Selective release of the digital extensor hood to reduce intrinsic tightness in tetraplegia.

Reinholdt C, Fridén J - J Plast Surg Hand Surg (2011)

Bunnell's intrinsic tightness test involves passively holding the patient's MCP joint extended, and then passively flexing the PIP joint. There is intrinsic tightness if the PIP joint is difficult to flex.
© Copyright Policy - open-access
Related In: Results  -  Collection

License 1 - License 2
Show All Figures
getmorefigures.php?uid=PMC3104283&req=5

fig1: Bunnell's intrinsic tightness test involves passively holding the patient's MCP joint extended, and then passively flexing the PIP joint. There is intrinsic tightness if the PIP joint is difficult to flex.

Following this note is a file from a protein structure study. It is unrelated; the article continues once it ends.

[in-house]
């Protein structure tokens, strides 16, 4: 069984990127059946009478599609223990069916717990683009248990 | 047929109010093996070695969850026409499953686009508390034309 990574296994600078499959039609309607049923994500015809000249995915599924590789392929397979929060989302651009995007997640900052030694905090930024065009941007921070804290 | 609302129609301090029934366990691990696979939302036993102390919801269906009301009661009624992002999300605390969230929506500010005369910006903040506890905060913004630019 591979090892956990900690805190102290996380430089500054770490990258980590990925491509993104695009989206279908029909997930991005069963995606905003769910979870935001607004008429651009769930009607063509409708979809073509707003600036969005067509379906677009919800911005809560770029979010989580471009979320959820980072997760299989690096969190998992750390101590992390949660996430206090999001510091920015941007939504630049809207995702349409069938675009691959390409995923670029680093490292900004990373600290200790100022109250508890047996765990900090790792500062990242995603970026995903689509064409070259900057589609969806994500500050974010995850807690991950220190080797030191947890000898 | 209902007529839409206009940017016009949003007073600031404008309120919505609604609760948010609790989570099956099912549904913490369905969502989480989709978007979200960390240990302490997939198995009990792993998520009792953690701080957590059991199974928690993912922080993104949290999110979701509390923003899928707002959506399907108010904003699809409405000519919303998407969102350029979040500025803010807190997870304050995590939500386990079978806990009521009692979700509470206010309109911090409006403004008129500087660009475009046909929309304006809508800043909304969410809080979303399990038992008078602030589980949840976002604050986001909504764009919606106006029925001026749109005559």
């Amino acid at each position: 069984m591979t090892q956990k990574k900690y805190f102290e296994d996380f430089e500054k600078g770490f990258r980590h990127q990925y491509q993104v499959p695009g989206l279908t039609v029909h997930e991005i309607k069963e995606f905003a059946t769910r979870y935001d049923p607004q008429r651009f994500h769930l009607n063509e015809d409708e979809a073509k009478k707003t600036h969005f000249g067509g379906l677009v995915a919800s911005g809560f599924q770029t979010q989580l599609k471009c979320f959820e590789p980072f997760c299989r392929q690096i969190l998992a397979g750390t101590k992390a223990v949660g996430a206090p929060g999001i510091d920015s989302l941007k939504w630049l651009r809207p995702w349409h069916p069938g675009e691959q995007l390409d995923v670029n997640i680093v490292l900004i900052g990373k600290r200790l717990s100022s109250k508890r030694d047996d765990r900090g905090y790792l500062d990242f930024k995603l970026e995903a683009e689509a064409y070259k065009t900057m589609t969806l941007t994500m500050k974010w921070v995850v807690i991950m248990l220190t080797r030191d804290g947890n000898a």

Mentions: The diagnosis of intrinsic tightness was verified by using Bunnell's test [6], which has also been described by Finochietto (Figure 1) [7]. In addition, a test was done to distinguish between intrinsic tightness on the ulnar and the radial sides. The radial and ulnar interosseus insertions were tested with the MCP joint in a maximally-deviated position to the radial and to the ulnar side, respectively and the tightness test was done on both sides. The passive range of motion of the MCP and the PIP joints were also measured. The patients were all tetraplegic and reconstructive hand surgery was planned including distal intrinsic release as a single procedure, and multiple procedures such as reconstruction of grip with tendon transfers and lengthening. All patients had previously tried conservative treatment of spasticity with unsatisfactory results. The patients were divided into 2 groups: mild and severe, depending on the degree of involvement of the MCP joints according to Naidu and Heppenstall [2]. The patients in the mild group had focal spasticity, and those in the severe group had spasticity in both the deep and superficial flexor muscles and a clenched fist. In the severe cases, the intrinsic tightness was hidden behind the spastic superficial and deep flexor muscles. When the spastic extrinsic muscles were lengthened or transferred, the intrinsic tightness became obvious, and was corrected with a distal ulnar intrinsic release.